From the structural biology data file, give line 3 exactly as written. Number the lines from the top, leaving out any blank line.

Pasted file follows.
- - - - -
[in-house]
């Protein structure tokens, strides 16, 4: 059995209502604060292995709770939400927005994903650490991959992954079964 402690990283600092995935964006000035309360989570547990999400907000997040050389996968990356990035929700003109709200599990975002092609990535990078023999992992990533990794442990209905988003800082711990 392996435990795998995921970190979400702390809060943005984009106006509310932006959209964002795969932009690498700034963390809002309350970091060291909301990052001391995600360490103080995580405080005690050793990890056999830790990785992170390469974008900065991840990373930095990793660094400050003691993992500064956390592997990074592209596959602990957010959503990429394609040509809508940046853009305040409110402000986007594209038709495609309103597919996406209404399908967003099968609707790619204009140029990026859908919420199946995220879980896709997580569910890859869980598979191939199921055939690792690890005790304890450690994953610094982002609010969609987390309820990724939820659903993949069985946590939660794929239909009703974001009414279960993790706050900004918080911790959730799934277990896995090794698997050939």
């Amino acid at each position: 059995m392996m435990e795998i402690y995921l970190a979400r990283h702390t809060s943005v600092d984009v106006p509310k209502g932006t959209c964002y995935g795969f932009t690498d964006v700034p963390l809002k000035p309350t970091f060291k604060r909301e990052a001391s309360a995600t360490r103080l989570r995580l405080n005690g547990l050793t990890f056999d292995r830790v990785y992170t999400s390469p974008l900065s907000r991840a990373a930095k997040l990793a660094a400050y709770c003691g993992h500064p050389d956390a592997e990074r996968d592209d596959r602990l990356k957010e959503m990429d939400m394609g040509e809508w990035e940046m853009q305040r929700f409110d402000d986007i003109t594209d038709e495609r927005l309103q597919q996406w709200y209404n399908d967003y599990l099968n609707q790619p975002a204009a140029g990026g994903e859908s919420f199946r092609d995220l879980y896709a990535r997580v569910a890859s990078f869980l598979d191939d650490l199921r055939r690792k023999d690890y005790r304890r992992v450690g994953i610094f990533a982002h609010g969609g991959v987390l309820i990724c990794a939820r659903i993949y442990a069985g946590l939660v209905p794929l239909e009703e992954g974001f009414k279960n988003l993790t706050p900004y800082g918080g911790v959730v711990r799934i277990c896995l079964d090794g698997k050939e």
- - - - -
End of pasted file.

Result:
């Amino acid at each position: 059995m392996m435990e795998i402690y995921l970190a979400r990283h702390t809060s943005v600092d984009v106006p509310k209502g932006t959209c964002y995935g795969f932009t690498d964006v700034p963390l809002k000035p309350t970091f060291k604060r909301e990052a001391s309360a995600t360490r103080l989570r995580l405080n005690g547990l050793t990890f056999d292995r830790v990785y992170t999400s390469p974008l900065s907000r991840a990373a930095k997040l990793a660094a400050y709770c003691g993992h500064p050389d956390a592997e990074r996968d592209d596959r602990l990356k957010e959503m990429d939400m394609g040509e809508w990035e940046m853009q305040r929700f409110d402000d986007i003109t594209d038709e495609r927005l309103q597919q996406w709200y209404n399908d967003y599990l099968n609707q790619p975002a204009a140029g990026g994903e859908s919420f199946r092609d995220l879980y896709a990535r997580v569910a890859s990078f869980l598979d191939d650490l199921r055939r690792k023999d690890y005790r304890r992992v450690g994953i610094f990533a982002h609010g969609g991959v987390l309820i990724c990794a939820r659903i993949y442990a069985g946590l939660v209905p794929l239909e009703e992954g974001f009414k279960n988003l993790t706050p900004y800082g918080g911790v959730v711990r799934i277990c896995l079964d090794g698997k050939e």